Drones have become such a buzz word almost always used in tandem with something negative, like war drones or bomb drones, or (less awful) Amazon delivery drones. Flying robots don't need to be used solely for evil, as the high-flying technology can also capture moments of beauty, like Mount Royal in the height of fall's vibrant foliage.
K. Bayquoi, a retired computer engineer and one-time classical musician, found a passion for aerial drone photography during retirement, and has since created several videos showcasing Montreal's many landscapes. The latest of Bayquoi's drone videos is "A Fall Morning at Mount Royal Park," which shows off the wonderful colours of the season like no place in Montreal can.
Taking a full tour of the mountain. going through trees, trails, and structures, the video is nothing short of epic. The music definitely adds to the epic-effect, making the video seem like an intro to a Zelda game, in the best way. See if you agree in the video below.
Where: Librairie Saint Henri Books, Indigo, Argo Bookshop, etc.
Why You Should Go: To buy yourself a new book to keep you occupied during curfew hours! Retail stores remain open at 50% capacity under new restrictions, but keep in mind that they'll be closed on the first three Sundays of January.
As officials figure out what to do with much of the former hospital campus (some buildings will become part of McGill University), non-profit groups Héritage Montréal and Les amis de la montagne say the site presents an opportunity to reconnect the downtown core with the mountain and expand the public realm.
Pour une requalification exemplaire de l'ancien hôpital Royal Victoria
The groups released a video in September calling for "visionary," "courageous," and "bold" planning for the site, including new public green and gathering spaces.
Under their proposal, the groups say the old Royal Victoria Hospital would become a "gateway to Mount Royal park from downtown [...] connected, open to all, and equipped with a reception area, local services, meeting places and community spaces."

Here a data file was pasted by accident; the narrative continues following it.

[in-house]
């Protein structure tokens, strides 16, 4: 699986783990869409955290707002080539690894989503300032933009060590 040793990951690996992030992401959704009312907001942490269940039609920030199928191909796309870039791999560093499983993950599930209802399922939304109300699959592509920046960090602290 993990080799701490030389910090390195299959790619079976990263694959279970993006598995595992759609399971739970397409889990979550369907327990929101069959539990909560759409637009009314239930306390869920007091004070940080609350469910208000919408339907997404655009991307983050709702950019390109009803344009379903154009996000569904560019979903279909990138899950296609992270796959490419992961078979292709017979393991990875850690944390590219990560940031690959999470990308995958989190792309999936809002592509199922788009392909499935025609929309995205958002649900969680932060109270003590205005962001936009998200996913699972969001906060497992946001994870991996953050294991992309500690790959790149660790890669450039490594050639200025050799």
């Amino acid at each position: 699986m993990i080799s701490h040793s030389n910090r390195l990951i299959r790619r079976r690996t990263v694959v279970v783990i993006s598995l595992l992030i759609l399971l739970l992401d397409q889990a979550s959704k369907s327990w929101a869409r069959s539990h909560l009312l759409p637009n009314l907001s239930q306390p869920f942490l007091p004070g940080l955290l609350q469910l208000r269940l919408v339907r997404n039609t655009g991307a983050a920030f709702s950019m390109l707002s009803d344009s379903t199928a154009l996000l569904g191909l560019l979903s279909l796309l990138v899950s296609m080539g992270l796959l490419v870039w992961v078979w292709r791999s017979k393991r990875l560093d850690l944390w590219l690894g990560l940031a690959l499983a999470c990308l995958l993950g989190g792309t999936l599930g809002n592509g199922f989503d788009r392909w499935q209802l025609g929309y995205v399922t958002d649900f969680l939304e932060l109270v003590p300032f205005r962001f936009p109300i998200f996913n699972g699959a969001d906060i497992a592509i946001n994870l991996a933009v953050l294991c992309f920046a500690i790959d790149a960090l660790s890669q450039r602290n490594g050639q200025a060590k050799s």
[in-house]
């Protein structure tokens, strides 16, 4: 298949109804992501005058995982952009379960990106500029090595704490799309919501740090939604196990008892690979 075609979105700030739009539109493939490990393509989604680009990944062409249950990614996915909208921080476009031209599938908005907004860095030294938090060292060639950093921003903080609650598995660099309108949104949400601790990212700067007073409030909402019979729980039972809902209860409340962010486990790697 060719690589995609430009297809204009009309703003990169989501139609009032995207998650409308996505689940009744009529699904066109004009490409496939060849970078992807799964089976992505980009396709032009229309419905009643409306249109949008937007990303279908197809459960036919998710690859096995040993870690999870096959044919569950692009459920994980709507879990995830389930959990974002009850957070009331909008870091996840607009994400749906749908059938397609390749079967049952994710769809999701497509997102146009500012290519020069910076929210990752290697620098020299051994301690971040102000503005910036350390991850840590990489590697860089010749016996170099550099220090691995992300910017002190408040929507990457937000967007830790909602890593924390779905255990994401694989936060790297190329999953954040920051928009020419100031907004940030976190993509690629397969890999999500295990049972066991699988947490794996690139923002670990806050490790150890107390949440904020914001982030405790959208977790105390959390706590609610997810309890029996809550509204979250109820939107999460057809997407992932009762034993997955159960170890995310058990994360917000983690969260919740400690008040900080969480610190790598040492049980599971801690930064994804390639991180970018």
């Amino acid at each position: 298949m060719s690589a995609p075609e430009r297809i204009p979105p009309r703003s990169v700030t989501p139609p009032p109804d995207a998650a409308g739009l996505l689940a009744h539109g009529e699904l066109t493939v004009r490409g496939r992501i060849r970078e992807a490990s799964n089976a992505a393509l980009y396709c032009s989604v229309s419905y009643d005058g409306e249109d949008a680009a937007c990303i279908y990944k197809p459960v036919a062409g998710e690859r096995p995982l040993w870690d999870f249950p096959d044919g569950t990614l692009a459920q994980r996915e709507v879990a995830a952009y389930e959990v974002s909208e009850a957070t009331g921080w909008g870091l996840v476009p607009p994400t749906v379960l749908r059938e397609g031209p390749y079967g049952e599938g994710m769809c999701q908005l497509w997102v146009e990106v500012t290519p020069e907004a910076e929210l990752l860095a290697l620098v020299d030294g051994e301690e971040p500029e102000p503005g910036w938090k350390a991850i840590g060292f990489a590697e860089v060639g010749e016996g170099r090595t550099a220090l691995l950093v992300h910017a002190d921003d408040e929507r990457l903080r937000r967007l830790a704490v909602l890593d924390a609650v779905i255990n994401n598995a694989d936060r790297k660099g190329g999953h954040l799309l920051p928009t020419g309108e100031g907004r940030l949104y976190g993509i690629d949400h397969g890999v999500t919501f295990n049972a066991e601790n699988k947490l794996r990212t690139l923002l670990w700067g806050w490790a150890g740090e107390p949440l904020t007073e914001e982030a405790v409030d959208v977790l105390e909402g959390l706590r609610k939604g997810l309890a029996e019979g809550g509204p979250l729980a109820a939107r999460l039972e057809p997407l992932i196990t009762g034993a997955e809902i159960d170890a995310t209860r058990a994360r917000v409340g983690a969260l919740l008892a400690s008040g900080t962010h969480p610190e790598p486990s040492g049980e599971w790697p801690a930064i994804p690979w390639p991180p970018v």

Héritage Montréal and Les amis de la montage specifically call for:
"the urgent restoration of the buildings in order to avoid any further deterioration due to the vacancy of the place;
"landscaping and greening actions that allow better access to the mountain as an extension of Mount Royal park towards downtown;
"the maintenance of public ownership of the land in order to avoid the fragmentation of the site and to ensure its coherence in the short, medium and long term, in a context of multiple occupants;"
and the implementation of modern urban planning, governance and financing tools to preserve the integrity of the site, its heritage character and its civic and community vocation."
You might have noticed that the height of buildings in Montreal is shorter than those in other North American cities. That's by design. And now, Mayor Valérie Plante's party, Projet Montréal, is committing to keep it that way.
"Since 1992, a consensus has existed in Montreal regarding the maximum height of buildings," the party wrote on Facebook. "According to this agreement, Montreal's constructions must not obscure the views of Mount Royal — and therefore must not peak higher than the mountain's highest level, which is more than 232 metres above sea level."
The party criticized former mayor Denis Coderre's claim that taller buildings could help to increase the housing offer in the city.
"Mr. Coderre seems to believe that Montreal's highest peaks should belong to the owners of downtown penthouses [...] Let's be honest. Who will really benefit from taller skyscrapers? A handful of wealthy people and a few real estate developers... And so would begin the privatization of the views of our Mount Royal," Projet Montréal warned.